On 3 November 2021, the OHCHR and the EHRC released a joint report that found evidence of widespread violations of international human rights, humanitarian, and refugee law by all parties to the conflict in Tigray. The joint investigation team (JIT) also found that many of these violations and abuses may amount to war crimes and crimes against humanity.
Violations are ongoing. For over a year, federal forces have effectively besieged Tigray. While allowing some supplies, notably food, to reach the region’s capital, Mekelle, since the declaration of a humanitarian truce, in March 2022, access to other supplies, including fuel, remains limited, preventing the distribution of food and basic necessities. Communications, banking, and electricity remain blocked. In Western Tigray, Amhara forces and officials have conducted an ethnic cleansing campaign against Tigrayans that might amount to crimes against humanity and war crimes. Hundreds, if not thousands, of Tigrayans remain arbitrarily detained there in life-threatening conditions.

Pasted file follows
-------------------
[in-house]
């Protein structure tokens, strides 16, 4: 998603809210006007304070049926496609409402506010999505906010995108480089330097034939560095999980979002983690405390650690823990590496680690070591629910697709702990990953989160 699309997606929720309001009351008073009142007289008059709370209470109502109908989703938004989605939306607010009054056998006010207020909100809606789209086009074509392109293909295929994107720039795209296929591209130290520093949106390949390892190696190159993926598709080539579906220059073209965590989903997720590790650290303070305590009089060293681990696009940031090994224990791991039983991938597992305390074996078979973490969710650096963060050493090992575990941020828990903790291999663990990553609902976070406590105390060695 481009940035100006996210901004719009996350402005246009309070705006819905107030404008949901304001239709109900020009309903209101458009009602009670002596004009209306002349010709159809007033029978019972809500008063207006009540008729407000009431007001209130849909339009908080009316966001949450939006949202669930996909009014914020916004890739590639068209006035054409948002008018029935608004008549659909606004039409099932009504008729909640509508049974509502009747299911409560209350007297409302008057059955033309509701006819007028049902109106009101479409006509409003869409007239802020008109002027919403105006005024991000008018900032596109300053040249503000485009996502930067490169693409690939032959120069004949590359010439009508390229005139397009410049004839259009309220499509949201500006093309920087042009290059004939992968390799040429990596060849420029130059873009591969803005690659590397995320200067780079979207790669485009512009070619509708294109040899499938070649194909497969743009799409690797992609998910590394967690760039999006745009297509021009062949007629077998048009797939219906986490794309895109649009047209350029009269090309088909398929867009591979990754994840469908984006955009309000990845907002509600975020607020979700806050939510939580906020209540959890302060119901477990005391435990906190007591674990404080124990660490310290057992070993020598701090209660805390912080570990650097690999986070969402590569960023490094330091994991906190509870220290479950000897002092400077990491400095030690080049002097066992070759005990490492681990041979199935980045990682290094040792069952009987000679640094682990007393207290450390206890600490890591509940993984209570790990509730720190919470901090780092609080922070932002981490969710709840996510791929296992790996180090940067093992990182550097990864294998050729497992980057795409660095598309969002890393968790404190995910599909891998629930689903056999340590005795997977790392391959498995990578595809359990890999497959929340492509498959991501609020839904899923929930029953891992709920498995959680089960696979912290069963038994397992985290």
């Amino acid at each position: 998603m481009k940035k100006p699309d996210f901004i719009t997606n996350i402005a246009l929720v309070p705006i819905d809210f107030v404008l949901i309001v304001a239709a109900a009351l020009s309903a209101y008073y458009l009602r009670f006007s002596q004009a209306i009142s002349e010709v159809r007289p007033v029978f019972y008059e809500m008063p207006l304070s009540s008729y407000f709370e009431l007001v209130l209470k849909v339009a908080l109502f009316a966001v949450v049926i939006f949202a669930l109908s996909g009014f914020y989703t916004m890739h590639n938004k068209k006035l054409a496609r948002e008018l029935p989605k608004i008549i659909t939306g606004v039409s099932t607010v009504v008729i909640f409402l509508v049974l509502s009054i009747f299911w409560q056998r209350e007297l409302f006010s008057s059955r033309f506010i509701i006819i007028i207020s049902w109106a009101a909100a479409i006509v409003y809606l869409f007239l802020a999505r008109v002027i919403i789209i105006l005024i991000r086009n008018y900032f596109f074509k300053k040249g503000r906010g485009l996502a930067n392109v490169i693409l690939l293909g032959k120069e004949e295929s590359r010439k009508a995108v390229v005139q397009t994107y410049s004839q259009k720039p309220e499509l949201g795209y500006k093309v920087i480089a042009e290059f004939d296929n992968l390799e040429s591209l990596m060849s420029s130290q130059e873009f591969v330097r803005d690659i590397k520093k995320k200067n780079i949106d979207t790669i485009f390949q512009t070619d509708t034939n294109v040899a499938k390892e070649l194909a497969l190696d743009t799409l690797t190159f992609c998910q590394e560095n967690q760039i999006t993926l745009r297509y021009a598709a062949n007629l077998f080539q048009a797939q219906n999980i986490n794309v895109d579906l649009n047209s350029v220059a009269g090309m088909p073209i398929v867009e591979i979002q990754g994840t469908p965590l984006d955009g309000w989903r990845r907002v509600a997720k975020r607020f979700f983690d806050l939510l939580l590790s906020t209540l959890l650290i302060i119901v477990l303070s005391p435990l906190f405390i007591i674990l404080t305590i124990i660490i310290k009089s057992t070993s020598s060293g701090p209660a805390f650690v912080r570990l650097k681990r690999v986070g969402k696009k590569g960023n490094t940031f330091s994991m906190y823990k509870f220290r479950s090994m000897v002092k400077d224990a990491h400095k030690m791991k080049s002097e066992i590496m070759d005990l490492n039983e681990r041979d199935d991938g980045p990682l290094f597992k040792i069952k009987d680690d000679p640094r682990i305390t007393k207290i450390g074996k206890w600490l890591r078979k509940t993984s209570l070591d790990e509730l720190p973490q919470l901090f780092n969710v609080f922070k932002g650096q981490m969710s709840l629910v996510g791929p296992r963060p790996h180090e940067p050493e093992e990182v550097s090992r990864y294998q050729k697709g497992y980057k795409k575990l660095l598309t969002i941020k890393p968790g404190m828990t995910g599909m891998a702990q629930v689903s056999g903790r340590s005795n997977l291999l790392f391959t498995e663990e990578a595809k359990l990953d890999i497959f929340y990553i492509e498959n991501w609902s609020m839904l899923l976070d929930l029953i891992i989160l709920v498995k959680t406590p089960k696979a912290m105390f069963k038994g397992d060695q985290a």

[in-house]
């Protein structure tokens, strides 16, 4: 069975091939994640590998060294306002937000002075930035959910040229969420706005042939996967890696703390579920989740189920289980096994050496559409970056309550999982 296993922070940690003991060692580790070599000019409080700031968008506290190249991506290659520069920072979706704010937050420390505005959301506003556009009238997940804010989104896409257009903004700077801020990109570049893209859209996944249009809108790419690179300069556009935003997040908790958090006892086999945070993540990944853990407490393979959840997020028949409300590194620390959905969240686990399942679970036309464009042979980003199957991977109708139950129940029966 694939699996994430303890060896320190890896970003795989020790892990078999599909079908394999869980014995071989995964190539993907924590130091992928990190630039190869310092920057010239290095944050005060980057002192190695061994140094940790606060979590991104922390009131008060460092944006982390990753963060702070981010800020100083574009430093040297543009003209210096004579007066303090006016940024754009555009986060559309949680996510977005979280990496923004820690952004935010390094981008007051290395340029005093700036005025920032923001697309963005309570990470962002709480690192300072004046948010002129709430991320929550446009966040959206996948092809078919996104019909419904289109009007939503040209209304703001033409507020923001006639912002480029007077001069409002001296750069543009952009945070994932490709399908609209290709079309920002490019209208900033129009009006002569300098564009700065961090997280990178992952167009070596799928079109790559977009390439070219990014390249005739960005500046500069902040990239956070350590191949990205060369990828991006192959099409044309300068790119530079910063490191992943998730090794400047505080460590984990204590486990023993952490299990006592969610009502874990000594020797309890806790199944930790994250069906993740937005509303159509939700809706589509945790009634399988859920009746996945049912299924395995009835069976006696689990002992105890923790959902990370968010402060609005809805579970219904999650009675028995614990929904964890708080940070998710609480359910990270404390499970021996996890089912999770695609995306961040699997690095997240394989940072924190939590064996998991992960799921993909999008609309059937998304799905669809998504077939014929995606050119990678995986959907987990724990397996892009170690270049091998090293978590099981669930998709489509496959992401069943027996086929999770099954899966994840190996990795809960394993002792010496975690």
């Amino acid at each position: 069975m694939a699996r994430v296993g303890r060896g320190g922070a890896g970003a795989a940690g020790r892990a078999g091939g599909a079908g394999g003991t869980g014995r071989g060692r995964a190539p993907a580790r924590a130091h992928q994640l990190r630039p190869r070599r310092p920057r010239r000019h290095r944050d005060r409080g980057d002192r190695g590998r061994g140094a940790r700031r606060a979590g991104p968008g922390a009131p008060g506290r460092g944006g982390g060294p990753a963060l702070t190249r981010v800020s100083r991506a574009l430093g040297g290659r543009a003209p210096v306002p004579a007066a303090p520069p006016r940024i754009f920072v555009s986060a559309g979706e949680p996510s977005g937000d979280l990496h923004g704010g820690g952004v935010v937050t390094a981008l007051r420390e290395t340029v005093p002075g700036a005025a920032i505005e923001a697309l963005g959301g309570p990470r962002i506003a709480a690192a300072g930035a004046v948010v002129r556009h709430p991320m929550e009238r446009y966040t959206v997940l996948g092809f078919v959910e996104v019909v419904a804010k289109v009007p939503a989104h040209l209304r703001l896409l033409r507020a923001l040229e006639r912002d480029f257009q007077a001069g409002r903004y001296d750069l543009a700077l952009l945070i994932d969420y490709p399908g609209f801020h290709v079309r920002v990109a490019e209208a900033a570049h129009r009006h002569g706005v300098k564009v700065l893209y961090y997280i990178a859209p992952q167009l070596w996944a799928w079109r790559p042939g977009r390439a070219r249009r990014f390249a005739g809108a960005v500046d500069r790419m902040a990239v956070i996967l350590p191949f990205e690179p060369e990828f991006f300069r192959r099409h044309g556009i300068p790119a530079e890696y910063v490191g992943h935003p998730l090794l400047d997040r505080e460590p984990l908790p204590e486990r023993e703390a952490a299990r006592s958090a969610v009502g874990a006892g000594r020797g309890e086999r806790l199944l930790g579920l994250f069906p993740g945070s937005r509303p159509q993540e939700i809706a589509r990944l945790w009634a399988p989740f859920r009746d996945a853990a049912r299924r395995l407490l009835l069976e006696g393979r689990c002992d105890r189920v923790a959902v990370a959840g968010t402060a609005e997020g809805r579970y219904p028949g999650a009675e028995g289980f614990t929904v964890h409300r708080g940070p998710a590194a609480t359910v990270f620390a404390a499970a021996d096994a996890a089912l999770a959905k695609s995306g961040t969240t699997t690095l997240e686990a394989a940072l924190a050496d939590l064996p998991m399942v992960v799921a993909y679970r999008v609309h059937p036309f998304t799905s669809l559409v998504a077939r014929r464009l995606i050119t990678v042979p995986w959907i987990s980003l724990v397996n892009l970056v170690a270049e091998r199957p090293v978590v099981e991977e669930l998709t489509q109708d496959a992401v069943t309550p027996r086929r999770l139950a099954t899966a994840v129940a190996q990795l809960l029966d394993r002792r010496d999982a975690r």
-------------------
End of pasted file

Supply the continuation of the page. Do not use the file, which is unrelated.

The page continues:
In the Amhara and Afar regions, Tigrayan forces summarily killed civilians, committed widespread sexual violence, and pillaged civilian infrastructure. In two areas of the Amhara region, fighters affiliated with the Tigray People’s Liberation Front (TPLF) deliberately killed dozens of people, gang-raped dozens of women and girls, and looted private and public property.